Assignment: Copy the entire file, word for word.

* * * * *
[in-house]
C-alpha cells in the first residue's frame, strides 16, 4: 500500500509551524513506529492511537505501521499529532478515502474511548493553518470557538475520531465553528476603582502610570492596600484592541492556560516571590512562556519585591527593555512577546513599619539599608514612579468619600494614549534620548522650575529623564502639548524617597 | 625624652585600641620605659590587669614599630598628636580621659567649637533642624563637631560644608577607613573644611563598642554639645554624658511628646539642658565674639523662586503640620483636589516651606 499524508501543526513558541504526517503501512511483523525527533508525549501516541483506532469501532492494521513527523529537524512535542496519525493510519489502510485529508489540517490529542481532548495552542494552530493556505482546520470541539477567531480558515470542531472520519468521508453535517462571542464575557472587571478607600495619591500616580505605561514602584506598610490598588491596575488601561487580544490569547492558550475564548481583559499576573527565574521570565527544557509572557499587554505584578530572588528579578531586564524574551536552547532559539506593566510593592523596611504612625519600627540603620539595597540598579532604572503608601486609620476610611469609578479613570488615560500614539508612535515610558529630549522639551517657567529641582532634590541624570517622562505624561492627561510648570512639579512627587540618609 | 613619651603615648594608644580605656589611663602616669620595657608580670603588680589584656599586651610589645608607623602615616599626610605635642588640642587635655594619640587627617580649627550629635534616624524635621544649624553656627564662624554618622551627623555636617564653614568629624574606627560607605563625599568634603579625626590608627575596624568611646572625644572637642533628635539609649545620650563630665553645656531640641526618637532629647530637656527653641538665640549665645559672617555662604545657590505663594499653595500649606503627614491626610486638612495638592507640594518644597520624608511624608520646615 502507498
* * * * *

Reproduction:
[in-house]
C-alpha cells in the first residue's frame, strides 16, 4: 500500500509551524513506529492511537505501521499529532478515502474511548493553518470557538475520531465553528476603582502610570492596600484592541492556560516571590512562556519585591527593555512577546513599619539599608514612579468619600494614549534620548522650575529623564502639548524617597 | 625624652585600641620605659590587669614599630598628636580621659567649637533642624563637631560644608577607613573644611563598642554639645554624658511628646539642658565674639523662586503640620483636589516651606 499524508501543526513558541504526517503501512511483523525527533508525549501516541483506532469501532492494521513527523529537524512535542496519525493510519489502510485529508489540517490529542481532548495552542494552530493556505482546520470541539477567531480558515470542531472520519468521508453535517462571542464575557472587571478607600495619591500616580505605561514602584506598610490598588491596575488601561487580544490569547492558550475564548481583559499576573527565574521570565527544557509572557499587554505584578530572588528579578531586564524574551536552547532559539506593566510593592523596611504612625519600627540603620539595597540598579532604572503608601486609620476610611469609578479613570488615560500614539508612535515610558529630549522639551517657567529641582532634590541624570517622562505624561492627561510648570512639579512627587540618609 | 613619651603615648594608644580605656589611663602616669620595657608580670603588680589584656599586651610589645608607623602615616599626610605635642588640642587635655594619640587627617580649627550629635534616624524635621544649624553656627564662624554618622551627623555636617564653614568629624574606627560607605563625599568634603579625626590608627575596624568611646572625644572637642533628635539609649545620650563630665553645656531640641526618637532629647530637656527653641538665640549665645559672617555662604545657590505663594499653595500649606503627614491626610486638612495638592507640594518644597520624608511624608520646615 502507498